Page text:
• How Does It Work? Stack Testing
  • Combined technical and student poster session with audio and video recordings, live Q & A and more

Register today!  Registration is open and conference details are taking shape.  Click for updates and registration information.




Posted by Laura Dorn at 12:00 am

Fugitive Dust Emissions, Permitting, and Modeling at Landfills – MECC 2019

April 4, 2019

A Facility’s Perspective into a Modeled PSD Increment Violation

Midwest Environmental Compliance Conference – MECC 2019

In 2005, dispersion modeling was conducted in Nebraska  Bluff Road Landfill as part of the construction permitting process for the Lincoln Electric System Salt Valley Generating Station. The modeling results identified a Prevention of Significant Deterioration (PSD) increment violation at the Bluff Road Landfill resulting from activities associated with landfill operations.  The model results predicted an increment violation for particulate matter less than 10 microns (PM10) at the landfill boundary, specifically for the short term 24-hour standard for PM10.

This SCS Engineers’ presentation by Tia Jeter, focuses on the experience of Bluff Road Landfill and the City of Lincoln, as the entities responded to the modeled violation, and provides highlights of the process required to ultimately resolve the increment violation and bring the facility into modeled compliance with the increment.

Resolving the modeled increment violation required coordination with multiple entities, including the local air permitting authority, the Lincoln Lancaster County Health Department (LLCHD), the Nebraska Department of Environmental Quality (NDEQ) and US EPA Region 7.  To resolve the violation, facility emission processes, operational limitations, emission controls, model setup, and the compliance boundary was evaluated and revised numerous times.  Initial modeling efforts conducted as part of the response utilized the Industrial Source Complex 3 Short Term (ISC3ST) model, which was the EPA-approved dispersion model at the outset of the project.  Due to the prolonged timeline of the project, the final compliance modeling scenario submitted to the regulatory agency was completed using AERMOD which is now the EPA-approved dispersion model.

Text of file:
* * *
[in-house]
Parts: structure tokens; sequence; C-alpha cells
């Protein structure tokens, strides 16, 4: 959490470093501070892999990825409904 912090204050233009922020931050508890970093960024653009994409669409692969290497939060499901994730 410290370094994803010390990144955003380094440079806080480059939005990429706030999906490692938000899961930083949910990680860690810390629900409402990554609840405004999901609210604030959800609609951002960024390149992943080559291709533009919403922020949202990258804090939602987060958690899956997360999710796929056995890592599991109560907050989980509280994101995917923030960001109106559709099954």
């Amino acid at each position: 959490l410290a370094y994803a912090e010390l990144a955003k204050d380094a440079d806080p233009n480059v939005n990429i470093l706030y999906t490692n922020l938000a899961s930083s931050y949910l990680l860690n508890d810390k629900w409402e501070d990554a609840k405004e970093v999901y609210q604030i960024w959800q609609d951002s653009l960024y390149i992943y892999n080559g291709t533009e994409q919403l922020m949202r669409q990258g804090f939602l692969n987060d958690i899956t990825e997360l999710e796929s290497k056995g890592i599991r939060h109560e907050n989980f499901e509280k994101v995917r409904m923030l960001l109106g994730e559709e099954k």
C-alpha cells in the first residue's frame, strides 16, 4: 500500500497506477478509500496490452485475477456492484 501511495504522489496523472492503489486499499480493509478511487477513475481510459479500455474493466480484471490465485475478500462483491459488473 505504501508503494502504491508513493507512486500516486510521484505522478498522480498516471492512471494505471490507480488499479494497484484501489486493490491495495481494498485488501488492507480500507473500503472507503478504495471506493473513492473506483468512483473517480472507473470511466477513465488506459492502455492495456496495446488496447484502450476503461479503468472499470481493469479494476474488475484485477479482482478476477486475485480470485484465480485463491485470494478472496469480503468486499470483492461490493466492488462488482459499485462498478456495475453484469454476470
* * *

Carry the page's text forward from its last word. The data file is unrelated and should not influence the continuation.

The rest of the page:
Along the path to compliance there were multiple challenges, including negotiations on emission point modeling methods, clarification on the definition of ambient air as it relates to leased property, the requirement to create federally enforceable compliance requirements, the slow response and feedback from the regulatory authority (ies), and the bureaucratic “hold-up” of other facility projects until resolution of the violation was attained.

Tia Jeter, SCS Engineers

Tia’s presentation will provide an overview of the road to compliance for the Bluff Road Landfill from the beginning of the project to the resolution of the increment violation. Her presentation provides an insight into what other facilities may experience in the future as compliance with the National Ambient Air Quality Standards and PSD increment for PM10 and particulate matter less than 2.5 microns (PM2.5) becomes increasingly more scrutinized. Learn more about Tia Jeter.









Posted by Diane Samuels at 6:00 am